Damning new revelations about Facebook's role in the deadly January 6 insurrection have renewed lawmakers' resolve to crack down on Silicon Valley, teeing up a potential watershed moment that will test the powerful industry's clout on Capitol Hill.
In recent years, there's been growing bipartisan support to rein in online platforms by breaking up Big Tech or overhauling the legal protections for internet companies, as lawmakers from both parties have complained about industry abuses and given up hope that tech giants will regulate themselves. Those efforts, however, have so far floundered.
But new disclosures about how Big Tech's behavior is having a corrosive impact on society -- from failing to tamp down the "Stop the Steal" movement that fueled violence at the Capitol to pushing algorithms that funnel harmful content to teenagers and children -- are bolstering cross-the-aisle calls for change.
"It just continues to add momentum, that people expect Congress to do something about this, that we can no longer just ignore it," said Rep. David Cicilline, a Rhode Island Democrat who chairs the House Judiciary subcommittee on antitrust laws. "Every day, these stories are adding to the urgency of getting this done. And yes, I think it's finally going to happen in this Congress."
Yet it's still unclear whether anger will actually translate into action on Capitol Hill, where reforms have so far remained elusive and partisan divides remain over what Congress' oversight role should look like. Republicans are more concerned over the alleged censorship of conservative voices and privacy issues, whereas Democrats are focused on tackling the spread of disinformation and hate speech online. If the debate is centered on the thorny issue of policing free speech or narrowly focused on January 6, some fear that reform efforts could turn off Republicans and ultimately stall out.
Meanwhile, Facebook -- which is one of the top political spenders in Washington -- is already beginning to mount a vigorous defense as it faces perhaps its biggest crisis in the company's 17-year history. Any effort to target their algorithms would impact a core part of their business model, posing a major potential threat to their bottom line.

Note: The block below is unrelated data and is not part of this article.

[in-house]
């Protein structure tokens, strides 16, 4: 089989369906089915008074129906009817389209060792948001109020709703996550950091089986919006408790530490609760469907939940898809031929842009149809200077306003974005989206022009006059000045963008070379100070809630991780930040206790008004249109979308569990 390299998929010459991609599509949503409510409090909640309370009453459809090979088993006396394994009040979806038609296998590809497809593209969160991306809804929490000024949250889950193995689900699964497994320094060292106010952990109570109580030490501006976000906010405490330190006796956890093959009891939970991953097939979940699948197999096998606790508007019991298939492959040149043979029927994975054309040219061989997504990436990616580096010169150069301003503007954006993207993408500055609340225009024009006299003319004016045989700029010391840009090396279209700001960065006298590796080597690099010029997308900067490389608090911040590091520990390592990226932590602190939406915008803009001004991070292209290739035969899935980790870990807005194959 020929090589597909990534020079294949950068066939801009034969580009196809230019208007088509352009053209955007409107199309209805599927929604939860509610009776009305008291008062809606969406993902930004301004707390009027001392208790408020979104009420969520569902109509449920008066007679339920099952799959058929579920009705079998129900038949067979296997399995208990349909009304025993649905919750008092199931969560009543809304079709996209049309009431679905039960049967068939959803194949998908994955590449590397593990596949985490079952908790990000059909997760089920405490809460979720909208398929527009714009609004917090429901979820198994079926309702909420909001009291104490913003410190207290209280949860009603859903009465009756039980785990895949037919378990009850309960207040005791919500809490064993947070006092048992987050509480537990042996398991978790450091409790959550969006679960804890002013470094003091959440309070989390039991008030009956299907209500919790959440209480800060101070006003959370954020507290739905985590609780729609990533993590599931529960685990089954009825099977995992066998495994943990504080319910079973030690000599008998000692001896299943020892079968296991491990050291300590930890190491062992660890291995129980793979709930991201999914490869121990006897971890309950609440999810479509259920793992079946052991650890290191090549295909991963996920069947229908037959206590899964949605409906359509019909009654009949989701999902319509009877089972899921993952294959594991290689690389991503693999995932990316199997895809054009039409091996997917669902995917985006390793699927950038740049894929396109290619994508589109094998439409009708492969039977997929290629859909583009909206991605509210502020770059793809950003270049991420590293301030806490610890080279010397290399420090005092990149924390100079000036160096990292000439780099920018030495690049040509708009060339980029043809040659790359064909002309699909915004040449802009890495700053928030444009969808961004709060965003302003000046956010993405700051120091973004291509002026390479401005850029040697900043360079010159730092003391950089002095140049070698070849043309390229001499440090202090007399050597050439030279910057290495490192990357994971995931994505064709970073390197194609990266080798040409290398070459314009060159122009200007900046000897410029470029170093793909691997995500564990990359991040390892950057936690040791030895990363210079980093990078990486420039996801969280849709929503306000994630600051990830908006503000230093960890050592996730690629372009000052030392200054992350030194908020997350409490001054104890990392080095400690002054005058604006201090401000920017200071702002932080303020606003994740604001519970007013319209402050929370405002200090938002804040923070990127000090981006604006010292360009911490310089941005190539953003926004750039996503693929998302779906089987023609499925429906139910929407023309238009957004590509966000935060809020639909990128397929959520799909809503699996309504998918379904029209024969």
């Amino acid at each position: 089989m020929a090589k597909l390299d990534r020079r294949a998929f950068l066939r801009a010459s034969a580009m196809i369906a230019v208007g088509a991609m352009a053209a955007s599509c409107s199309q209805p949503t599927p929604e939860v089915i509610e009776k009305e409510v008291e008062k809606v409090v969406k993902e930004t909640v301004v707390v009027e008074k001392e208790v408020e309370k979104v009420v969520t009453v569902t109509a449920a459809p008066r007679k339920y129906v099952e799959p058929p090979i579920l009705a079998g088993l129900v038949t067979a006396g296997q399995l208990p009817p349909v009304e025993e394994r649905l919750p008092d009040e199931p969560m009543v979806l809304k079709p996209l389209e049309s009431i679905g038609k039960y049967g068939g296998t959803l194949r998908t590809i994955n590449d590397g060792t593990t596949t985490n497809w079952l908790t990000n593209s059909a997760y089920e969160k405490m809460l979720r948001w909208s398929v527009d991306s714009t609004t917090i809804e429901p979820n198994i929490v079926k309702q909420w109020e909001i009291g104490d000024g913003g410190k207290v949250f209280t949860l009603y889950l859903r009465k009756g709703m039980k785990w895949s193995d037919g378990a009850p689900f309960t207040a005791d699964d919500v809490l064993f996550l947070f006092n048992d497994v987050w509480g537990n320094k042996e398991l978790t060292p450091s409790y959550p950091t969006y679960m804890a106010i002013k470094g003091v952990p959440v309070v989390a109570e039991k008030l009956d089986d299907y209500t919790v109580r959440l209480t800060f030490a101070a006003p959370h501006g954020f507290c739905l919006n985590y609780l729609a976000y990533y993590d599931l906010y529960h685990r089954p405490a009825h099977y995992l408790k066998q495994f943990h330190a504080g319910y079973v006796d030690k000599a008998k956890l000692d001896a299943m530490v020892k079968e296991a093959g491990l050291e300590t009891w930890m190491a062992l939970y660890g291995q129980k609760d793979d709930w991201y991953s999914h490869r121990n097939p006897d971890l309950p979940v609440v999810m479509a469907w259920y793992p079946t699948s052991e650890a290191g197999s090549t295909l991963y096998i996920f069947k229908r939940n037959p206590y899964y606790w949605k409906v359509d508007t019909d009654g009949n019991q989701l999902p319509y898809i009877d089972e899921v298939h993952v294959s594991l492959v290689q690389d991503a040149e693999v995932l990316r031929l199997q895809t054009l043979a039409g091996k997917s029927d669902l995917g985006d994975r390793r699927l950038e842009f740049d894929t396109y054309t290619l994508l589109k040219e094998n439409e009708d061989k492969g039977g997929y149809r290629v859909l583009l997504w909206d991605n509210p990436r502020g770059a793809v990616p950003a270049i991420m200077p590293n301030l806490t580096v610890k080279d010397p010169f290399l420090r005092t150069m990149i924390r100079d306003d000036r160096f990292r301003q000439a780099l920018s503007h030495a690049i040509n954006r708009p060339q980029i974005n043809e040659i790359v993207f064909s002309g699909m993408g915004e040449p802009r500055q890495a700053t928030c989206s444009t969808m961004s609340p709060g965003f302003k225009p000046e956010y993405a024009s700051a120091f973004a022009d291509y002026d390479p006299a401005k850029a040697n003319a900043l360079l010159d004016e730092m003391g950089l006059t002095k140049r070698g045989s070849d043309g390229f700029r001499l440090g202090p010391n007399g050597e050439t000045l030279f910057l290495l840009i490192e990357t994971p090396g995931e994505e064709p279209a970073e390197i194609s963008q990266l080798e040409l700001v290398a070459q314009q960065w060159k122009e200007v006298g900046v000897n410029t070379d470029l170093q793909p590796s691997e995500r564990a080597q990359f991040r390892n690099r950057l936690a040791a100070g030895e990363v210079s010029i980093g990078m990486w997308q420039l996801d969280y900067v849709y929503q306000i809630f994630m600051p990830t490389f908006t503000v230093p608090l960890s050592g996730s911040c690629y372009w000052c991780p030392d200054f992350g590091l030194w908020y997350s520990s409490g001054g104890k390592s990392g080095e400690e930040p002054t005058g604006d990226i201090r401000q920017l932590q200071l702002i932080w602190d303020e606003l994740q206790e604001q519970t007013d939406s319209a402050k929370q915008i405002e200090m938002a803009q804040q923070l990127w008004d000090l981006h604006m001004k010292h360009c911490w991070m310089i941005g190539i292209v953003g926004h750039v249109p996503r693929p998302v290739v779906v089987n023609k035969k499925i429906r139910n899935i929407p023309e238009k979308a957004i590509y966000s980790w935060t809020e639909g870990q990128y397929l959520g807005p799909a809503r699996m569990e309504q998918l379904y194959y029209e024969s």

"With enormous economic power very often comes enormous political power, and they are spending millions and millions of dollars flooding this town with lobbyists and campaign contributions, doing everything they can to stop these reforms," Cicilline said. "This is the reason that battles against monopolies are hard."
'The time for self-regulation is over'
Still, longtime proponents of curbing the tech industry's power feel optimistic that the tides are finally turning in their favor, and are vowing to push for legislation that would stop online platforms from amplifying content that promotes conspiracy theories, incites extremism or harms young people.
Lawmakers believe one way to solve the problem is to hold companies accountable for their algorithms and change Section 230 of the Communications Decency Act, which shields internet companies from being held liable for the content posted by its users.
There are several Section 230 bills being kicked around on Capitol Hill, but one measure introduced this month by Democratic Rep. Frank Pallone of New Jersey, the chairman of the House Energy and Commerce Committee, would remove absolute immunity if platforms use personalized algorithms to knowingly or recklessly recommend content and it ends up causing physical or emotional harm.
Instead of focusing on policing user-generated content -- a far more politically fraught debate -- this legislation would target how companies recommend content to its users.
"There is growing consensus that the time for self-regulation is over, and my Justice Against Malicious Algorithms Act answers that call," Pallone, an ally of House Speaker Nancy Pelosi, said in a statement to CNN. "Designing personalized algorithms that promote harmful content is a conscious choice, and platforms should have to answer for it."
The measure, however, currently has no Republican co-sponsors, meaning even if it passes the House, it would face an uphill climb in the 50-50 Senate, where legislation requires 60 votes to break a filibuster.
Members of the GOP have introduced their own proposals taking aim at the legal shield that protects tech titans, but their efforts are more focused on ensuring platforms don't police content based on a user's viewpoints or political affiliations.